Is traveling together a true test of friendship?


I recently came back from a trip with 6 of my secondary school friends and realised that I might have outgrown the friendship with 1 of them.

I’m in a dilemma currently if I should continue hanging out with the group for the sake of maintaining the peace? Or draw clearer boundaries and be more protective of my time - by hanging out only with people I’m proud to call friends?

Have you experienced something similar? What were some of your experiences traveling with a group of friends? And what do you value more - maintaining the peace or choosing a tribe that fits your vibe?

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Hi @indomiegoreng !

First of all, I’m so sorry for the delayed response on this forum, as we are still trying to go through every single post so we don’t miss them. Thank you for your patience!

I want to thank you for sharing your feelings here on this platform - I hear you, I understand that you feel stuck and you’re not sure if you should continue to spend time with your secondary school friends or draw the line.

I want to affirm your feelings and encourage you - that it is normal to have a shift in our relationships and friendships as time goes by. It’s a natural part of life, but it can also be a challenging situation to navigate. Sometimes people change, sometimes we ourselves change, or sometimes situations change. There could be many reasons why we drift apart or outgrow certain friendships, but I assure you that this is all a normal part of growth.

The dilemma you’re facing is a valid one, and I feel that it often comes down to finding the right balance between maintaining existing relationships and nurturing new ones that align better with your current values and interests.

Here are a few considerations that might help you make your decision:

  1. Communication:
    Before making any decisions, consider having an open and honest conversation with the friend you feel you’ve outgrown. Perhaps you could share your feelings and concerns in a non-confrontational manner. For example, find a good time with your friend and start with “Can I have a short private chat with you? I’d like to share with you some of my feelings.” It’s possible that they might have similar feelings, or there might be room for understanding and growth in your relationship.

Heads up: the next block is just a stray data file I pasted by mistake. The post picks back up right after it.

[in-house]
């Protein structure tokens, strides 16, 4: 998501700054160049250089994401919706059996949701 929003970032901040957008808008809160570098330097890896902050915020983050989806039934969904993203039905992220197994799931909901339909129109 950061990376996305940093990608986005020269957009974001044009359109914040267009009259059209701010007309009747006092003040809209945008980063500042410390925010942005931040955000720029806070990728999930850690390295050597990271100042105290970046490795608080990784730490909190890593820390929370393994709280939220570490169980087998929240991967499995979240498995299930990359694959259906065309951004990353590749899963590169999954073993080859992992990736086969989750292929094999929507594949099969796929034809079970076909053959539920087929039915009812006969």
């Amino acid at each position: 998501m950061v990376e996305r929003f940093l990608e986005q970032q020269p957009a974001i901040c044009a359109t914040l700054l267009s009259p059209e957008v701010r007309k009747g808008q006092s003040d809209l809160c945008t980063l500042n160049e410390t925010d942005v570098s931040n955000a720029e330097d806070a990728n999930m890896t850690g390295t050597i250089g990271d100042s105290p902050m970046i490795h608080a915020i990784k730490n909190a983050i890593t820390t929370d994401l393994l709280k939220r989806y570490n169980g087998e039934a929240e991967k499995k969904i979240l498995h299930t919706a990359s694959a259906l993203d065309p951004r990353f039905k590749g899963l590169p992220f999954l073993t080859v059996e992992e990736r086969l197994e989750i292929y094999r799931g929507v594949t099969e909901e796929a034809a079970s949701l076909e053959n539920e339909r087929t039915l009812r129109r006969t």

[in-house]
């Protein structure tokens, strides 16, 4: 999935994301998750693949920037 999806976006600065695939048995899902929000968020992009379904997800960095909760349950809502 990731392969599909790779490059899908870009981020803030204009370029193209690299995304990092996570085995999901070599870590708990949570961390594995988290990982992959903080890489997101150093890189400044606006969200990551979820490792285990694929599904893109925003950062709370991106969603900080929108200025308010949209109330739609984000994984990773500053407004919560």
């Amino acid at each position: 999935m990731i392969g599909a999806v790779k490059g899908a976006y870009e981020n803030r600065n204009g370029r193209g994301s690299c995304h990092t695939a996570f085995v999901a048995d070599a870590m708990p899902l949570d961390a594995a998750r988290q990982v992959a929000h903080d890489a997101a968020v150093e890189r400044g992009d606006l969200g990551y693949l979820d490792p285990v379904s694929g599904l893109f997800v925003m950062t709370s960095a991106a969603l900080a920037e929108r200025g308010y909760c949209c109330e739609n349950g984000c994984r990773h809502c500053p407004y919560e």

2. Boundaries:
    It’s truly important to prioritize your well-being and protect your time and energy. If you find that spending time with this particular friend consistently drains you or feels unfulfilling, it may be worth drawing clearer boundaries and focusing more on friendships that bring you joy and support your personal growth.

  3. Value Alignment:
    It might be good to reflect on what you value most in your friendships and the kind of people you want to surround yourself with. Are these secondary school friendships still aligned with your current values and interests? Do they support you or are they on the same page as you? If not (and that’s actually perfectly okay because people will always have their own values and we can’t force them to have ours), it might be time to explore new connections that resonate better with who you are now.

  4. Travel Experiences:
    Traveling with a group of friends can be a revealing experience as it often highlights compatibility and differences in a way that everyday life may not. You could spend time thinking and reflecting about what you learned from this trip about your friendships and what you truly enjoy in travel companions.

Ultimately, the choice between maintaining the peace within your existing group or seeking out a tribe that aligns better with your vibe is a personal one. It’s absolutely okay to prioritize your own happiness and well-being in friendships. Friendships should ideally be a source of support, growth, and joy. If you feel that a friendship is no longer serving these purposes, it may be time to explore new connections.

Last but not least, have you considered talking to the other friends in your group about your feelings? Sometimes, discussing your concerns with them can provide valuable insights and help you make a decision that’s right for you. I want to affirm you that it’s okay to evolve and change your social circle as you grow and develop as an individual - it’s perfectly normal.

Let us know your thoughts and how you’re coping now, we’ll be keen to hear from you again!